Chiang Mai is the principal city of northern Thailand, but it’s by no means the only place to go. You could head to Chiang Rai, for example, the second-largest city in northern Thailand, or, to scenic Pai, where you have easy access to hill tribes, adventure activities and an incredibly chill vibe.

Suggested time in Chiang Mai/Northern Thailand: 3-7 days

The Islands

For many travelers, “Thailand” is synonymous with “Phuket,” particularly in the wake of the devastating 2004 tsunami. I’m not a huge fan of Phuket, but I love spending time in the other Thai islands—and I think no visit to Thailand is complete without some beach time.

Aside from Phuket, popular Thai islands include Koh Samui, Koh Chang and Koh Phagnan, where the famous “Full Moon” parties are held each month. Looking for more idyllic, less crowded beaches? Head to the Trat Islands, a few hours southeast of Bangkok, or Koh Kradan, located a couple hours south of Phuket in the warm, tropical Andaman Sea off Trang province.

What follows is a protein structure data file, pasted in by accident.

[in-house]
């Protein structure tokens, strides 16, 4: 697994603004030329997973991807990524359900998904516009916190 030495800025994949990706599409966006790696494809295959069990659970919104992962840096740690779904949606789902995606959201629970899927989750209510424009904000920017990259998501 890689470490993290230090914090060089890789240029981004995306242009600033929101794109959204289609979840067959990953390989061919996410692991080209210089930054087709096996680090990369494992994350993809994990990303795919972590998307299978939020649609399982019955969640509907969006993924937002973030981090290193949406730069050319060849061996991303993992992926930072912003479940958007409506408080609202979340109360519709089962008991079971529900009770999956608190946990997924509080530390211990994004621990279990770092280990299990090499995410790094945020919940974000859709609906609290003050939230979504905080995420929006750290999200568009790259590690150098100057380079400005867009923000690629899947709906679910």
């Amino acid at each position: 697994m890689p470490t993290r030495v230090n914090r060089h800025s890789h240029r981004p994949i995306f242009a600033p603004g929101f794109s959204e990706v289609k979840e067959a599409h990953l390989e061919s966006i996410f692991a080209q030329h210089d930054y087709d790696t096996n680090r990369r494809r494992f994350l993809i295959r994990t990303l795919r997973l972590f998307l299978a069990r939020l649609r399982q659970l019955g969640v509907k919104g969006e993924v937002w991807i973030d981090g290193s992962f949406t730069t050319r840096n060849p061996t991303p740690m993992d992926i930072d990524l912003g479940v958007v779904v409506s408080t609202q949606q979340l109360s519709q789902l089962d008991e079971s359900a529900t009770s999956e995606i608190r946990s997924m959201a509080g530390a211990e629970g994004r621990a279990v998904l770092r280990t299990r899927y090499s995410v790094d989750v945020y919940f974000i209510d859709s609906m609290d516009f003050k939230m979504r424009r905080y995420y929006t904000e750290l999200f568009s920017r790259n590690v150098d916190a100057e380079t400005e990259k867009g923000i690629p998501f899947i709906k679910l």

If you have a short amount of time, on the other hand, I suggest you head to eclectic Krabi province and see the best of what it has to offer. If you’ve got more time and a sense of adventure – long-tail boats are not for the faint of heart! – you might want to spend a few days island hopping.

Suggested time in the islands: 3-7 days

Other Thai Destinations

Whether you have more than two weeks to devote to your Thailand trip, or simply crammed Bangkok, the north and the islands into less than two weeks, there’s plenty more of Thailand to see.


Travel to the northeast and see the surreal Red Lotus Sea, or go west of Bangkok to the rural provinces of Kanchanaburi and Ratchaburi, where you can see Buddhist monuments, waterfalls and floating markets. Alternatively, head to sketchy Pattaya, even if it’s just to see the ladyboy performance at Tiffany’s Show.

Cambodia and Laos

Have even more time? Travel to a neighboring country! You can travel to Cambodia, for example, by a combination of train and private taxi, and to Laos by train all the way. (And you can use Leave Your Daily Hell’s Cambodia and Laos travel guides to help you once you’re there!)